MORE than £4million could be invested in projects that would improve bus facilities and almost double the number of people cycling to and from the city centre by 2025.

Over the next six years a strategic cycling plan is hoped to see the number of cyclists rise from from 7,636 per day, as recorded in 2014, to 15,000 by 2025.

Plans to increase the overall length of the Glasgow cycle network from 310km to 400km in 2025 and to 590km thereafter have also been unveiled in a bid to make Glasgow one of the most sustainable “cycling cities” in Europe.

It is hoped that by 2025 every school in Glasgow will have cycle shelters and that Glasgow Life will be supporting a network of social riding groups across the city, more children will be cycling to school and every pupil achieves their Bikeability award.


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An established a cycle training pathway from pre-school to adulthood is also expected to be operational citywide.

The city administration committee is expected to accept a total funding of £4,274,000 from the Strathclyde Partnership for Transport, Paths for All:Smarter Choices Smarter Places and Cycling, Walking & Safer Streets to deliver these projects.

The SPT funding totals £2.7m and is earmarked for bus infrastructure improvements.

Another £1.01m is from the CWSS and £0.5m from SCSP.

While developing a more efficient public transport service to reduce traffic congestion, improve air quality and prioritise active travel, it is hoped cycling will become accessible, safe and attractive to everyone.

The scheme aims to encourage less car use and provide opportunities to make journeys by foot, bicycle and public transport easier.


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Councillor Anna Richardson, city convenor for sustainability and carbon reduction, will present a report to the committee on Thursday.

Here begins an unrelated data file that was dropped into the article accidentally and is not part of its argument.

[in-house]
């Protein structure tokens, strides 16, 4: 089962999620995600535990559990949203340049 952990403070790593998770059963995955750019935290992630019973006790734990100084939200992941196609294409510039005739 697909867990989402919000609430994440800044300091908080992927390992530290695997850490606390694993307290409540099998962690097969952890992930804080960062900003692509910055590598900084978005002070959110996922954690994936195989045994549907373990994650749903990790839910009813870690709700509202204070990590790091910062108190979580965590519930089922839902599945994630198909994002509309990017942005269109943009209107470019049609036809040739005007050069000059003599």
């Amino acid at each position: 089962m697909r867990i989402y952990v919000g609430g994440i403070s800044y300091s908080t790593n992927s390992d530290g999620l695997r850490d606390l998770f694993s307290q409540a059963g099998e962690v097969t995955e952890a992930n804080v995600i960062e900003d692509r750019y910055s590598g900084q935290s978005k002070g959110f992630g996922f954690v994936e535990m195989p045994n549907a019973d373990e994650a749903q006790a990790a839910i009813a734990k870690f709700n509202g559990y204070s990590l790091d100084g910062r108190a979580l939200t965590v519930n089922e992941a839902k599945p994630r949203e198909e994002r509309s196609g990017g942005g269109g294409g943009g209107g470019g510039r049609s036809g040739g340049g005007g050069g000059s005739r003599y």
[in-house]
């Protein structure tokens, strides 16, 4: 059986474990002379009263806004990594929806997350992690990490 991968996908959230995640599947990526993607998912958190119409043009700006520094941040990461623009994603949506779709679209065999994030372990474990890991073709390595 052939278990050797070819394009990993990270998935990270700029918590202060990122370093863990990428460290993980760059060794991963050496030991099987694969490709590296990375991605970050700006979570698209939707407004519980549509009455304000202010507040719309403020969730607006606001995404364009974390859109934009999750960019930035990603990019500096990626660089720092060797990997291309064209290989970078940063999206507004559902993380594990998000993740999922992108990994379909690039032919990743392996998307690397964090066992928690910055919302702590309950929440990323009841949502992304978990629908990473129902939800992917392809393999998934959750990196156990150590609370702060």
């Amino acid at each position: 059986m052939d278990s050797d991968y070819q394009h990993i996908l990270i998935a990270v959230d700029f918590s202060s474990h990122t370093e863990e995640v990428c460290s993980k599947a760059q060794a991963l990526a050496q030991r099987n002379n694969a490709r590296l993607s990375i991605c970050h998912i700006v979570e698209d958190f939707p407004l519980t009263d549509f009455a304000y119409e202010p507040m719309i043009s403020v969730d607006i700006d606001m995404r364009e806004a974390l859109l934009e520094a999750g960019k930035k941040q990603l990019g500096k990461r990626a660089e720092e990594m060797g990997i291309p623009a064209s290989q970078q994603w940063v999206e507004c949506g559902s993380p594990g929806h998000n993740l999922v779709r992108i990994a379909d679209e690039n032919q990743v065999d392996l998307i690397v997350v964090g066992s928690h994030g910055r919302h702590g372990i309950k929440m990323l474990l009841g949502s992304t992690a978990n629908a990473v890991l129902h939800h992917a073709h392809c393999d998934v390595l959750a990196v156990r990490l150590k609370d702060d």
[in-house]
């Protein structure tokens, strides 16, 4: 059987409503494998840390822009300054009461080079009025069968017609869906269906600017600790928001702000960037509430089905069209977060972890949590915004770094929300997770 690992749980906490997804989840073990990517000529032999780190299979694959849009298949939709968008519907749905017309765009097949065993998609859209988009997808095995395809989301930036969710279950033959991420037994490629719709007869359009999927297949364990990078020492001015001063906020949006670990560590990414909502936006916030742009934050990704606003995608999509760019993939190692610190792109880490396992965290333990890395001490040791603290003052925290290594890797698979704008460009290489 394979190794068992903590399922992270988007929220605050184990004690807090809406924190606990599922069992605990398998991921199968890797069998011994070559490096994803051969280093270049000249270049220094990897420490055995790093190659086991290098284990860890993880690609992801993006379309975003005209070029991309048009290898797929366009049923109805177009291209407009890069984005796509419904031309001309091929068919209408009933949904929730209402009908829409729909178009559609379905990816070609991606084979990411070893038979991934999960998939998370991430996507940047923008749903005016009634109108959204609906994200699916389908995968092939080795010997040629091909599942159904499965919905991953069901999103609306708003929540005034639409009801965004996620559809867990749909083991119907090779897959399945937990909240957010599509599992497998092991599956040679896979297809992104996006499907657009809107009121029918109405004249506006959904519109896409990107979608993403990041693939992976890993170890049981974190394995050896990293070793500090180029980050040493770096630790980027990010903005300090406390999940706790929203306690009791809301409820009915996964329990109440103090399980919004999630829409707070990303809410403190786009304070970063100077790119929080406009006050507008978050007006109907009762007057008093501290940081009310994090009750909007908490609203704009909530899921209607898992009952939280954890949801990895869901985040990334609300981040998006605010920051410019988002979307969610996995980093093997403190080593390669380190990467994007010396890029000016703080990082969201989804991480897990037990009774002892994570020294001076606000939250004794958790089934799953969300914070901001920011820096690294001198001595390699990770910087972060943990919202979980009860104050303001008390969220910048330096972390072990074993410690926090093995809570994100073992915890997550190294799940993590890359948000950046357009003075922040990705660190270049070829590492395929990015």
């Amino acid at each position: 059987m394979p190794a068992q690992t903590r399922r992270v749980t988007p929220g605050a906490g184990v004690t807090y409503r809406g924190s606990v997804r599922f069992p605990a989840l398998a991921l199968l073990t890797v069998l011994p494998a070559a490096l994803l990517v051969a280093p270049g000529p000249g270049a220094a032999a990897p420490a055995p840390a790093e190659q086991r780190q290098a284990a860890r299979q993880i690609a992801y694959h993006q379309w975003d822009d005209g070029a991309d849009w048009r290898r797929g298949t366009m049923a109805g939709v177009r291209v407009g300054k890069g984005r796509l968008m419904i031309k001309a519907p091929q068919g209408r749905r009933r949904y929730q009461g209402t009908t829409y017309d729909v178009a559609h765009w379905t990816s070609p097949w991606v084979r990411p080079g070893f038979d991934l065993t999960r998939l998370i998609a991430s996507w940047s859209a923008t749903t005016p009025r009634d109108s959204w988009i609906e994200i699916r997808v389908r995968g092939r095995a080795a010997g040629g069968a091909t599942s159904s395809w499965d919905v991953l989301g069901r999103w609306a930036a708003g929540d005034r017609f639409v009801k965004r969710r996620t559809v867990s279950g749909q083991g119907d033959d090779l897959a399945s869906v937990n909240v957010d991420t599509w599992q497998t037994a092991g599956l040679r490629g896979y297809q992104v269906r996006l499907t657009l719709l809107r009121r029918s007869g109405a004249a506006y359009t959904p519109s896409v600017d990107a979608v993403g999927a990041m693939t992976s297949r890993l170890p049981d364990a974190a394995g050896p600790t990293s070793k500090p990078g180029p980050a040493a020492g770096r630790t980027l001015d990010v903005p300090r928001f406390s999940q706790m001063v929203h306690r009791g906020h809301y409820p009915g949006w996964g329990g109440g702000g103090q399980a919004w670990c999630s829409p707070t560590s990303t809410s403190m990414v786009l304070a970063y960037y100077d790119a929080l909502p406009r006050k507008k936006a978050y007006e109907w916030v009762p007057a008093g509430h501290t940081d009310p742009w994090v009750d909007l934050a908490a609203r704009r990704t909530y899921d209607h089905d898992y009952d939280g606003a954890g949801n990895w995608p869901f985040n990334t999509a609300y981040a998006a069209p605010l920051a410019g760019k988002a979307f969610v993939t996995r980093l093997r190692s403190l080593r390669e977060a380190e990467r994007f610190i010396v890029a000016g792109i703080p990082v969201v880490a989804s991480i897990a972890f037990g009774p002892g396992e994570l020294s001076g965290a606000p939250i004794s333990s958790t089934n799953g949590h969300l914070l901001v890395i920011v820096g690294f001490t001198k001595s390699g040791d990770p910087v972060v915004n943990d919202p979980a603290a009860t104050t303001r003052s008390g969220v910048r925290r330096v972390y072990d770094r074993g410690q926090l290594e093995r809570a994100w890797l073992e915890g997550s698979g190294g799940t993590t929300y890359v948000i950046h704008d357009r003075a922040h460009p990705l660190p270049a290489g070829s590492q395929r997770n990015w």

She said: “We are working across a wide range of initiatives to improve sustainable transport in Glasgow. How this funding will be specifically allocated across these initiatives is something that will require further work.

“But with almost £4.3m available it’s clear this money will make a significant contribution to the council’s commitment to making sustainable transport increasingly attractive in Glasgow.”


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Included in the proposals are off-road paths, segregated cycle tracks, buffer zones to protect cyclists if the removal of parking is not possible, and early starts for cyclists at signalised junctions.

Work of this nature is already being carried out in Sighthill. Designated space has allowed cyclists to continue their journey into the city.

Ms Richardson added: “A large proportion of the money will go towards enhancing bus infrastructure which, in turn, can help to make bus services a more reliable and viable option for passengers.

“The remainder of the fund will go towards supporting our plans for cycling and walking, such as safer cycling routes and better footways.

“The aim is to improve our urban environment while also making better connections for travel across the city.”